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Military tech in feral fight

HEARTBREAK: Jackie Cullen and Kim Costello with a sheep found mauled by a wild dog on the Costello family's Thanes Creek property.
HEARTBREAK: Jackie Cullen and Kim Costello with a sheep found mauled by a wild dog on the Costello family's Thanes Creek property. Linda Mantova

ELUSIVE is a word frequently used by Southern Downs landholders trying to track down wild dogs. Others aren't printable in this family newspaper.

But new technology could make finding troublesome canines in the bush considerably easier according to military specialist Darren Abbott.

Using a body heat sensor also means you are able to detect animals through foliage or scrub, which is a major advantage when it comes to tracking wild dogs at night.

The Toowoomba-based expert believes professional dog trappers and landholders could benefit from adding the latest thermal imaging and night vision gear to their arsenal. He admits the suggestion sounds a little like bringing the US television series CSI to the farm.

"There are already farmers and shooters out there utilising this technology in the battle against wild dogs and they have proved it works," he explained.

"Stock owners in almost every area across the Downs are reporting losses from wild dogs, so it is a widespread and major problem for the rural industry at the moment.

"So, being able to see feral pests, like wild dogs, when they are at their most active, which is often at night, can help balance the scales when it comes to controlling the problem."

Mr Abbott said advances in technology meant farmers could use equipment, like handheld monoculars with thermal imaging capabilities, to pick up body heat from up to a kilometre away.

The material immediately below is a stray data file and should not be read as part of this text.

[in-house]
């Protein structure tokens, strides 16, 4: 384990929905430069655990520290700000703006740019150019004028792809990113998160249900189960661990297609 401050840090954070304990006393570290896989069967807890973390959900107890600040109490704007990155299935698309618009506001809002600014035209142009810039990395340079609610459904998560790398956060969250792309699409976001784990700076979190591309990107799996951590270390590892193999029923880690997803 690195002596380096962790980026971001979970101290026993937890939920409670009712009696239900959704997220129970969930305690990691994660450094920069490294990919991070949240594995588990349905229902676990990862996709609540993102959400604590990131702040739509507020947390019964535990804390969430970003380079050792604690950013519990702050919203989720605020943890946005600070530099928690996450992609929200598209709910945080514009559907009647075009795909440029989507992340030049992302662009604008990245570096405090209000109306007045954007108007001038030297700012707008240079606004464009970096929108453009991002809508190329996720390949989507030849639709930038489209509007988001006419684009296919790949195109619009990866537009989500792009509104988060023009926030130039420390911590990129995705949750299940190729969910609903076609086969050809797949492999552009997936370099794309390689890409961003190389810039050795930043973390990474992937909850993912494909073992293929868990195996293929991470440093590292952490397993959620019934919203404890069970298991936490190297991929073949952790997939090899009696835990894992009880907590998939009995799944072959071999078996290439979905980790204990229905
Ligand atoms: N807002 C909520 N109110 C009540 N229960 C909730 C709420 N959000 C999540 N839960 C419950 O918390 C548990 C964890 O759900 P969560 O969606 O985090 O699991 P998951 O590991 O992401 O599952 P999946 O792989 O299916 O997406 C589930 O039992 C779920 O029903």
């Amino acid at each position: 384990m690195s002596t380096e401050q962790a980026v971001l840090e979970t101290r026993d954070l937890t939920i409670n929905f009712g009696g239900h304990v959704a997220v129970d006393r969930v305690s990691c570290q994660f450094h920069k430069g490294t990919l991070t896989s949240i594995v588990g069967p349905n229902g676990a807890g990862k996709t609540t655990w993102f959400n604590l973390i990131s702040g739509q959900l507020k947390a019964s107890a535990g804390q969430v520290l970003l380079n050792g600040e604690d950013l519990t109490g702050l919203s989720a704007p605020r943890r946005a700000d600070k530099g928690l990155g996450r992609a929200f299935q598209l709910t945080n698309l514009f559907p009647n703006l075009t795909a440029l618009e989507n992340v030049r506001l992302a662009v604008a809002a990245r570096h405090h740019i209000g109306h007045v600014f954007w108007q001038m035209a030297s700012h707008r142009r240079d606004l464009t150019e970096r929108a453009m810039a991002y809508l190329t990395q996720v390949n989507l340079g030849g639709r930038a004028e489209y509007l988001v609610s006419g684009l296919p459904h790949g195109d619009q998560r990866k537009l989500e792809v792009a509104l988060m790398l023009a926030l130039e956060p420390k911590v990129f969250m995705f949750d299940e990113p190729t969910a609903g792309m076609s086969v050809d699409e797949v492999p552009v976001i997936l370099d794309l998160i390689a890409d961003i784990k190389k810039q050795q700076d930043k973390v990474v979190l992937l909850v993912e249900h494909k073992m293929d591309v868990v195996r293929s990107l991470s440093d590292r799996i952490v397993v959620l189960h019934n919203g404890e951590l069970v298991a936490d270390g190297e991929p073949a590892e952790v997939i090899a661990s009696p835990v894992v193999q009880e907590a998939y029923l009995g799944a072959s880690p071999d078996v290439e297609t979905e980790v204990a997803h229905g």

"This gear can detect a dog 500m away and you can see cattle a kilometre away and easily identify them," he said.

"If you are tracking feral animals, by the time you are within shooting range, which is 200-300m away, you can see the muscles of the animals clearly.

"Using a body heat sensor also means you are able to detect animals through foliage or scrub, which is a major advantage when it comes to tracking wild dogs at night.

"What we are now seeing are professional dog trappers working in pairs: so one uses the thermal imaging device to locate the feral and then directs a shooter, with a night vision scope, to the site."

But he said the technology wasn't limited to hunting on farms. Mr Abbott said the equipment could also be used by stock owners as non-invasive monitoring of the condition or movement of calving cows and mares about to foal.

Night vision equipment, thermal imaging gear, adaptors to turn ordinary rifle scopes into night vision scopes, game cameras and hunting supplies will feature at a special trade day at Southern Cross Militaria in Diagonal St, Toowoomba on November 30, 1-9pm.

"We really wanted to showcase the latest technology and by having a display that runs into the night, people can see for themselves what equipment like night vision goggles and thermal imaging can do," Mr Abbott said.

Topics:  biosecurity farm products feral animals wild dogs